How AI platforms are stacking up

Many traditional vendors are announcing platform around AI, but what does AI platform entail and how does this impact the IT stack?

Over the past year, there has been a steady stream of AI platform announcements. One recent example is Intel’s AI platform launch, supported by a $1 billion investment in an AI ecosystem, including a scalable family of processors for AI workloads, vision technologies, and field programmable gate arrays for deep learning. Intel’s offering joins a list of variations on the AI platform theme being announced by other industry heavyweights such as Microsoft, Amazon, NVIDIA, and IBM.

According to an Intel spokesperson, until recently, the timing has not been right for AI platform development. But three converging factors have now made this possible. First, compute capability has progressed to the point where it has crossed the threshold needed to support the intense demands of machine intelligence. Second, smart and connected devices have unleashed a “data deluge” which is required to train many AI algorithms and is ready to be mined for fresh insights. Third, a surge of innovation has pushed industry over the tipping point from research to mainstream use.

Steve Irvine, CEO and founder, Integrate.ai

This growing commitment to AI platform development by major players is a telling sign that the technology stack as it is known today will be transformed, said Steve Irvine, CEO and founder of Integrate.ai, who left an executive role at Facebook in the US to establish his own AI platform development company in Toronto.

“This is the first time we are seeing companies like Amazon, Microsoft and Google making really big foundational commitments to build in the AI stack. [Google’s] TensorFlow is a good example. It’s only a couple of years old, but was built based on the belief that machine learning will be at the core of every piece of software built in the future,” he explained.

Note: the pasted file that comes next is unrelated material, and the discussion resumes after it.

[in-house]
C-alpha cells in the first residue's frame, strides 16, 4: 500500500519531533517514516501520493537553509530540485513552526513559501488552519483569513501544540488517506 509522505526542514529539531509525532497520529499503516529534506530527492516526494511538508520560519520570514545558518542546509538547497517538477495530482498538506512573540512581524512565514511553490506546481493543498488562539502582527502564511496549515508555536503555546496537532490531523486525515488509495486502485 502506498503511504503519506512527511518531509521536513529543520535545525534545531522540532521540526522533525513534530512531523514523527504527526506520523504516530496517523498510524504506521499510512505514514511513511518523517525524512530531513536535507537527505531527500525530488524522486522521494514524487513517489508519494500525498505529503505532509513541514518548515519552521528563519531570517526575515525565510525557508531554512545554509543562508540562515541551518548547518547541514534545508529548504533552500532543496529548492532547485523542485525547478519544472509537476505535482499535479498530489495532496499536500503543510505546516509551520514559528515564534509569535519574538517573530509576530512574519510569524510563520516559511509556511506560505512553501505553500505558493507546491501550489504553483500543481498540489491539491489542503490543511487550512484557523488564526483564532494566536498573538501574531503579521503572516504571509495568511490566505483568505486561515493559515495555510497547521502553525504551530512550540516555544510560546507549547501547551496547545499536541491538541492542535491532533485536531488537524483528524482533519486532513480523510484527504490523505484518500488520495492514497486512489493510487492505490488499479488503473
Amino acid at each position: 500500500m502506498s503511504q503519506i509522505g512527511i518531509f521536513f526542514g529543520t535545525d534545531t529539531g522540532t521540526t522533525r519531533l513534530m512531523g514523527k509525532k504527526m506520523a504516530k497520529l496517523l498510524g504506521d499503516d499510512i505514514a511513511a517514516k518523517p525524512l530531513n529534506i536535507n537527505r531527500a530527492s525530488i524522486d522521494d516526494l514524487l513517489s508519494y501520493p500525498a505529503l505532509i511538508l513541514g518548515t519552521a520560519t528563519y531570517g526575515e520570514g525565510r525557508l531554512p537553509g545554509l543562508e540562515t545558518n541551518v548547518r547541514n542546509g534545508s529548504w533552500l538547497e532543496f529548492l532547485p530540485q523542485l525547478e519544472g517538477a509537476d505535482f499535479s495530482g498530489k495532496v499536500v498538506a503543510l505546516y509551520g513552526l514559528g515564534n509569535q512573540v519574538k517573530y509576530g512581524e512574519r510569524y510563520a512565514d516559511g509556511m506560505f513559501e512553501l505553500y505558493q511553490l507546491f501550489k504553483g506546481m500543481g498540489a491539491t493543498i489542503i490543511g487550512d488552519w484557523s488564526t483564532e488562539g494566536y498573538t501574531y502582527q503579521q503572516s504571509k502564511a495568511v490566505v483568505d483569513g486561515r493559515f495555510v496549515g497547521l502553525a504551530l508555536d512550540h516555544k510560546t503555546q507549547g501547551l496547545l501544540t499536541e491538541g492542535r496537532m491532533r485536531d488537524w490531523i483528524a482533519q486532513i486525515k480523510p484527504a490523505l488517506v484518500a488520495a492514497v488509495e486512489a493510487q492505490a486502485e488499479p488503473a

A key driver behind all this activity is the massive shift that is taking place in how programming is going to be done, Irvine added. “We’re moving from a deterministic world where you basically write scripts to say when something happens and do this, to a probabilistic one where algorithms can be trained to predict what will happen in future, based on historical data. Deterministic computing is not nearly as intensive as probabilistic, where you have to take data, train on it and make guesses. It’s much more complex, and because of that, requires a lot more power at different levels.”

When faced with explaining AI platforms – which he often is – Irvine said his go-to approach is to present on a white board where he draws a stack moving from the bottom to the top.

  • The bottom layer, the hardware platform, is where players such as Intel and NVIDIA are offering GPU (graphics processing unit) technologies that deliver the processing power needed for machine learning and AI. (Quantum chips will be the next evolution.) “When talking platforms at this layer, it’s the hardware and the chips capable of handling the big data and complicated math of AI,” Irvine said. “Simply put, you can’t do machine learning without having more computing power. Without it, running processes will take forever. In other words, if you don’t have enough horsepower at the bottom, you won’t have enough power to run the top layers.”